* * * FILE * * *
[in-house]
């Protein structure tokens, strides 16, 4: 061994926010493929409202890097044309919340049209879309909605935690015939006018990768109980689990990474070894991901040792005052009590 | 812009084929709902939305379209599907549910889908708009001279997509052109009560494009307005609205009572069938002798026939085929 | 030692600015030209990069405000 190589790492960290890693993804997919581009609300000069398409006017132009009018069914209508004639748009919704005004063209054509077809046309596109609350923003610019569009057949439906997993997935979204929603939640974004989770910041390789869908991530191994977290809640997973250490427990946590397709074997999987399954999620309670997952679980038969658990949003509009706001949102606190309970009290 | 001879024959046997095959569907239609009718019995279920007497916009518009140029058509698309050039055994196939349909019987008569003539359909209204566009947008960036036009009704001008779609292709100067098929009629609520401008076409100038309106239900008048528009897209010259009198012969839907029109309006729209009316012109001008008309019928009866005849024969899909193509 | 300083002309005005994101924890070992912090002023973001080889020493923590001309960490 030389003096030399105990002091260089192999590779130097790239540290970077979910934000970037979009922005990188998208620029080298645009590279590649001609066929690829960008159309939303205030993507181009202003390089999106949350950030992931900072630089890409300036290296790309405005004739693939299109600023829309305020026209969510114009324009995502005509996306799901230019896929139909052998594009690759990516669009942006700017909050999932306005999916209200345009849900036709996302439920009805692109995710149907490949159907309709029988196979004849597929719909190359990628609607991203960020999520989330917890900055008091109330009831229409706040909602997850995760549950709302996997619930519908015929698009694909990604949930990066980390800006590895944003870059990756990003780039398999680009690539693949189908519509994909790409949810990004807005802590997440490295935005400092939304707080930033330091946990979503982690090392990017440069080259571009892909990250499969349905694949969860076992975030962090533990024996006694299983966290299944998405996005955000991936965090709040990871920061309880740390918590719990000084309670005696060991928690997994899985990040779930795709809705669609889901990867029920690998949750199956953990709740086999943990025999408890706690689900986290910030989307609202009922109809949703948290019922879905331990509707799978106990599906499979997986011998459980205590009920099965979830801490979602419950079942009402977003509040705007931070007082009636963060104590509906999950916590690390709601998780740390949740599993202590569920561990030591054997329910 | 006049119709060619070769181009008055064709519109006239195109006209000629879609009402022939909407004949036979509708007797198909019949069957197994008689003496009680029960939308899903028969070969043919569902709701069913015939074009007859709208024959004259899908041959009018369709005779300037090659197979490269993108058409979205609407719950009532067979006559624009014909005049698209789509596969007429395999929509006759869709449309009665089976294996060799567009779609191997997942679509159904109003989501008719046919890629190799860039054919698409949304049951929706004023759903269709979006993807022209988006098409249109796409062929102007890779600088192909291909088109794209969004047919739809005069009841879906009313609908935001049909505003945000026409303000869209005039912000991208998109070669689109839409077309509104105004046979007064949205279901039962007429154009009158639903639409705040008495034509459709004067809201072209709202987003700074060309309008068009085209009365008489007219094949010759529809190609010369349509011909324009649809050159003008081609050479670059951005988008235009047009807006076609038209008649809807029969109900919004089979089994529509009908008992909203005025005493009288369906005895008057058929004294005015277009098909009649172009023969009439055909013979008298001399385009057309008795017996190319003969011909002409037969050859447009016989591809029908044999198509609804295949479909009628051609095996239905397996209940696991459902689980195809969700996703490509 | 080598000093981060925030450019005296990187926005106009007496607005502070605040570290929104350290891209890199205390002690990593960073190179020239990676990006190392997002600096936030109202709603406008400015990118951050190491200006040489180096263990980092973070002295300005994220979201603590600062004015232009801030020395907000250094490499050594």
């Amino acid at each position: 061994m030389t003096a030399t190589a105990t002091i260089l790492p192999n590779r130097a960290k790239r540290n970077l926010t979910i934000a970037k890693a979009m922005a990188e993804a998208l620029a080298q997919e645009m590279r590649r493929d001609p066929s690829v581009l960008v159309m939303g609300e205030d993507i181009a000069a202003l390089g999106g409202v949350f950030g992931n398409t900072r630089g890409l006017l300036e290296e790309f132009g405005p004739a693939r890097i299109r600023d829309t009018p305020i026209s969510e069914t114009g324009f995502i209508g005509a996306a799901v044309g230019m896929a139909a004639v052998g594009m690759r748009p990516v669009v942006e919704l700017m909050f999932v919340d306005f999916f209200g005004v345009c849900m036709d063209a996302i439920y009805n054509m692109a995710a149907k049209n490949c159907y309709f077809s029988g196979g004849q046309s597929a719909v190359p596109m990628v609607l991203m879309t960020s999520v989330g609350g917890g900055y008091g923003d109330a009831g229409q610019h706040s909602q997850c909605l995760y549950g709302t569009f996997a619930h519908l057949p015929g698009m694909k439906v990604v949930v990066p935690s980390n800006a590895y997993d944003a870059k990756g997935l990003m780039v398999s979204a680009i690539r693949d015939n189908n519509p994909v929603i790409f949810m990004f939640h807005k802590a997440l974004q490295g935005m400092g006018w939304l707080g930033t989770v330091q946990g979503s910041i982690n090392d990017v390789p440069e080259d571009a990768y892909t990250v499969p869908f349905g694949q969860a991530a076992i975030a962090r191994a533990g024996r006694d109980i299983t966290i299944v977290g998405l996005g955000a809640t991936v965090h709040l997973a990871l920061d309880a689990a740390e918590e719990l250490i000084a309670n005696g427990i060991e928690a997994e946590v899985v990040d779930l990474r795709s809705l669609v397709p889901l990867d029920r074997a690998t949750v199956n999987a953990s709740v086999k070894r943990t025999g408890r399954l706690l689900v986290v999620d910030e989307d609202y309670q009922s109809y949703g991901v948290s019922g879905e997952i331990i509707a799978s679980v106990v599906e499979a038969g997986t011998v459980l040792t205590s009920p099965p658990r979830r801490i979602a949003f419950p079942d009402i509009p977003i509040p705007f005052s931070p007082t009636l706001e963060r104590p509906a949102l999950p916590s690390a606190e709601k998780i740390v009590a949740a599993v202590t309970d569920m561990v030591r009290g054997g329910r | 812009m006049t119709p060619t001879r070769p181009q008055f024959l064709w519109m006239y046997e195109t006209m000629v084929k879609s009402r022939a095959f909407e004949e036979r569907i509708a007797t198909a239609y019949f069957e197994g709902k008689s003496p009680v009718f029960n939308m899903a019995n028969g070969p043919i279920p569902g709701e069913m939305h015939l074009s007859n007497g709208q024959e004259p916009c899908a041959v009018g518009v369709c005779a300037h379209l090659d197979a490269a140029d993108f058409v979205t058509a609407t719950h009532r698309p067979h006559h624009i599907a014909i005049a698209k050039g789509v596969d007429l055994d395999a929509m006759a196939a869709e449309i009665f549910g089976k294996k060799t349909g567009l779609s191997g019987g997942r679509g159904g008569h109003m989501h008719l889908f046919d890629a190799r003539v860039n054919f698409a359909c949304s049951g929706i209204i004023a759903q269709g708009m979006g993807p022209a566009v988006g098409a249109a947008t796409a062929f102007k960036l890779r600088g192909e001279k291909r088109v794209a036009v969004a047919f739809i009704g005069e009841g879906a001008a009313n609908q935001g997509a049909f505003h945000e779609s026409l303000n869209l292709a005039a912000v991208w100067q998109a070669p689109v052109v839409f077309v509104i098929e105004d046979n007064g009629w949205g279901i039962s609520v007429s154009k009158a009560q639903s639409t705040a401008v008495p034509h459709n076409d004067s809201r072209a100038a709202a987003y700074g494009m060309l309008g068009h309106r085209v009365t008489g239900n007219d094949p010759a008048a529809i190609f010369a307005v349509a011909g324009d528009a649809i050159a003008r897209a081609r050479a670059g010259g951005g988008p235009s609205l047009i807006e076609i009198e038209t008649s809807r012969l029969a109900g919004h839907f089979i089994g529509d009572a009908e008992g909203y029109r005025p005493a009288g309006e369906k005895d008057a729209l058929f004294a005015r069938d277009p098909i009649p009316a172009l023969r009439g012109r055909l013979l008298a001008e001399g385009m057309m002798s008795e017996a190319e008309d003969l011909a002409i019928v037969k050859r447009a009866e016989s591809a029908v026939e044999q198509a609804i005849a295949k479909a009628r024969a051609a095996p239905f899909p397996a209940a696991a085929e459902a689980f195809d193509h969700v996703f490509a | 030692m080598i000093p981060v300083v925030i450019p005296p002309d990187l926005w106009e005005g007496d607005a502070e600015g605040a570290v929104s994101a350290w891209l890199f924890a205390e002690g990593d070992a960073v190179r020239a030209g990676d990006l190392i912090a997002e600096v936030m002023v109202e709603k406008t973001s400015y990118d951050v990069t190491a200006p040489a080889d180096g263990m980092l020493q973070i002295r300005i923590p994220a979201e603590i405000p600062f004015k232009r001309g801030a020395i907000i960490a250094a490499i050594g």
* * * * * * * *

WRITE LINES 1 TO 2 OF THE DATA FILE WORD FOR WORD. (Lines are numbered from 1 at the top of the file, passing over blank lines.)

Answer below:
[in-house]
């Protein structure tokens, strides 16, 4: 061994926010493929409202890097044309919340049209879309909605935690015939006018990768109980689990990474070894991901040792005052009590 | 812009084929709902939305379209599907549910889908708009001279997509052109009560494009307005609205009572069938002798026939085929 | 030692600015030209990069405000 190589790492960290890693993804997919581009609300000069398409006017132009009018069914209508004639748009919704005004063209054509077809046309596109609350923003610019569009057949439906997993997935979204929603939640974004989770910041390789869908991530191994977290809640997973250490427990946590397709074997999987399954999620309670997952679980038969658990949003509009706001949102606190309970009290 | 001879024959046997095959569907239609009718019995279920007497916009518009140029058509698309050039055994196939349909019987008569003539359909209204566009947008960036036009009704001008779609292709100067098929009629609520401008076409100038309106239900008048528009897209010259009198012969839907029109309006729209009316012109001008008309019928009866005849024969899909193509 | 300083002309005005994101924890070992912090002023973001080889020493923590001309960490 030389003096030399105990002091260089192999590779130097790239540290970077979910934000970037979009922005990188998208620029080298645009590279590649001609066929690829960008159309939303205030993507181009202003390089999106949350950030992931900072630089890409300036290296790309405005004739693939299109600023829309305020026209969510114009324009995502005509996306799901230019896929139909052998594009690759990516669009942006700017909050999932306005999916209200345009849900036709996302439920009805692109995710149907490949159907309709029988196979004849597929719909190359990628609607991203960020999520989330917890900055008091109330009831229409706040909602997850995760549950709302996997619930519908015929698009694909990604949930990066980390800006590895944003870059990756990003780039398999680009690539693949189908519509994909790409949810990004807005802590997440490295935005400092939304707080930033330091946990979503982690090392990017440069080259571009892909990250499969349905694949969860076992975030962090533990024996006694299983966290299944998405996005955000991936965090709040990871920061309880740390918590719990000084309670005696060991928690997994899985990040779930795709809705669609889901990867029920690998949750199956953990709740086999943990025999408890706690689900986290910030989307609202009922109809949703948290019922879905331990509707799978106990599906499979997986011998459980205590009920099965979830801490979602419950079942009402977003509040705007931070007082009636963060104590509906999950916590690390709601998780740390949740599993202590569920561990030591054997329910 | 006049119709060619070769181009008055064709519109006239195109006209000629879609009402022939909407004949036979509708007797198909019949069957197994008689003496009680029960939308899903028969070969043919569902709701069913015939074009007859709208024959004259899908041959009018369709005779300037090659197979490269993108058409979205609407719950009532067979006559624009014909005049698209789509596969007429395999929509006759869709449309009665089976294996060799567009779609191997997942679509159904109003989501008719046919890629190799860039054919698409949304049951929706004023759903269709979006993807022209988006098409249109796409062929102007890779600088192909291909088109794209969004047919739809005069009841879906009313609908935001049909505003945000026409303000869209005039912000991208998109070669689109839409077309509104105004046979007064949205279901039962007429154009009158639903639409705040008495034509459709004067809201072209709202987003700074060309309008068009085209009365008489007219094949010759529809190609010369349509011909324009649809050159003008081609050479670059951005988008235009047009807006076609038209008649809807029969109900919004089979089994529509009908008992909203005025005493009288369906005895008057058929004294005015277009098909009649172009023969009439055909013979008298001399385009057309008795017996190319003969011909002409037969050859447009016989591809029908044999198509609804295949479909009628051609095996239905397996209940696991459902689980195809969700996703490509 | 080598000093981060925030450019005296990187926005106009007496607005502070605040570290929104350290891209890199205390002690990593960073190179020239990676990006190392997002600096936030109202709603406008400015990118951050190491200006040489180096263990980092973070002295300005994220979201603590600062004015232009801030020395907000250094490499050594």